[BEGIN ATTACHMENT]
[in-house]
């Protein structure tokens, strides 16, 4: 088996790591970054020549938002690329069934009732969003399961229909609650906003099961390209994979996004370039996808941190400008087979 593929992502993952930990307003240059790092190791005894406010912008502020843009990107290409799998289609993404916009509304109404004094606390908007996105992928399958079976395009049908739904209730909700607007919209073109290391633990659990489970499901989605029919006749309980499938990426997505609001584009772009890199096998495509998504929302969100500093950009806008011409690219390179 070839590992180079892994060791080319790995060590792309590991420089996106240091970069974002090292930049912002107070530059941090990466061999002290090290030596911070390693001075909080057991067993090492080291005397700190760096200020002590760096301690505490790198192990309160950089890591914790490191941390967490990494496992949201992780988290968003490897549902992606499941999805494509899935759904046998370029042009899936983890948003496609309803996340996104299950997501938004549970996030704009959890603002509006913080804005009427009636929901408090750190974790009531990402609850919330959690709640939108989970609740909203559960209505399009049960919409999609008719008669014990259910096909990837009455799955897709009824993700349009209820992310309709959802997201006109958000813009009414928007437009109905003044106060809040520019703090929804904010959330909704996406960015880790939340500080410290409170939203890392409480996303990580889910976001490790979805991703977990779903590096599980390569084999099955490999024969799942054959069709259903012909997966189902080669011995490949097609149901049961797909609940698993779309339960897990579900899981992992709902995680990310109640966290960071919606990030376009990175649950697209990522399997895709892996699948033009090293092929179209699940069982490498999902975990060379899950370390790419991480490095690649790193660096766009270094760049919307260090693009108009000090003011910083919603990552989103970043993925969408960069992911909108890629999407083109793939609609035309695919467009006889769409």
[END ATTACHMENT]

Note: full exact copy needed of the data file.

[in-house]
């Protein structure tokens, strides 16, 4: 088996790591970054020549938002690329069934009732969003399961229909609650906003099961390209994979996004370039996808941190400008087979 593929992502993952930990307003240059790092190791005894406010912008502020843009990107290409799998289609993404916009509304109404004094606390908007996105992928399958079976395009049908739904209730909700607007919209073109290391633990659990489970499901989605029919006749309980499938990426997505609001584009772009890199096998495509998504929302969100500093950009806008011409690219390179 070839590992180079892994060791080319790995060590792309590991420089996106240091970069974002090292930049912002107070530059941090990466061999002290090290030596911070390693001075909080057991067993090492080291005397700190760096200020002590760096301690505490790198192990309160950089890591914790490191941390967490990494496992949201992780988290968003490897549902992606499941999805494509899935759904046998370029042009899936983890948003496609309803996340996104299950997501938004549970996030704009959890603002509006913080804005009427009636929901408090750190974790009531990402609850919330959690709640939108989970609740909203559960209505399009049960919409999609008719008669014990259910096909990837009455799955897709009824993700349009209820992310309709959802997201006109958000813009009414928007437009109905003044106060809040520019703090929804904010959330909704996406960015880790939340500080410290409170939203890392409480996303990580889910976001490790979805991703977990779903590096599980390569084999099955490999024969799942054959069709259903012909997966189902080669011995490949097609149901049961797909609940698993779309339960897990579900899981992992709902995680990310109640966290960071919606990030376009990175649950697209990522399997895709892996699948033009090293092929179209699940069982490498999902975990060379899950370390790419991480490095690649790193660096766009270094760049919307260090693009108009000090003011910083919603990552989103970043993925969408960069992911909108890629999407083109793939609609035309695919467009006889769409």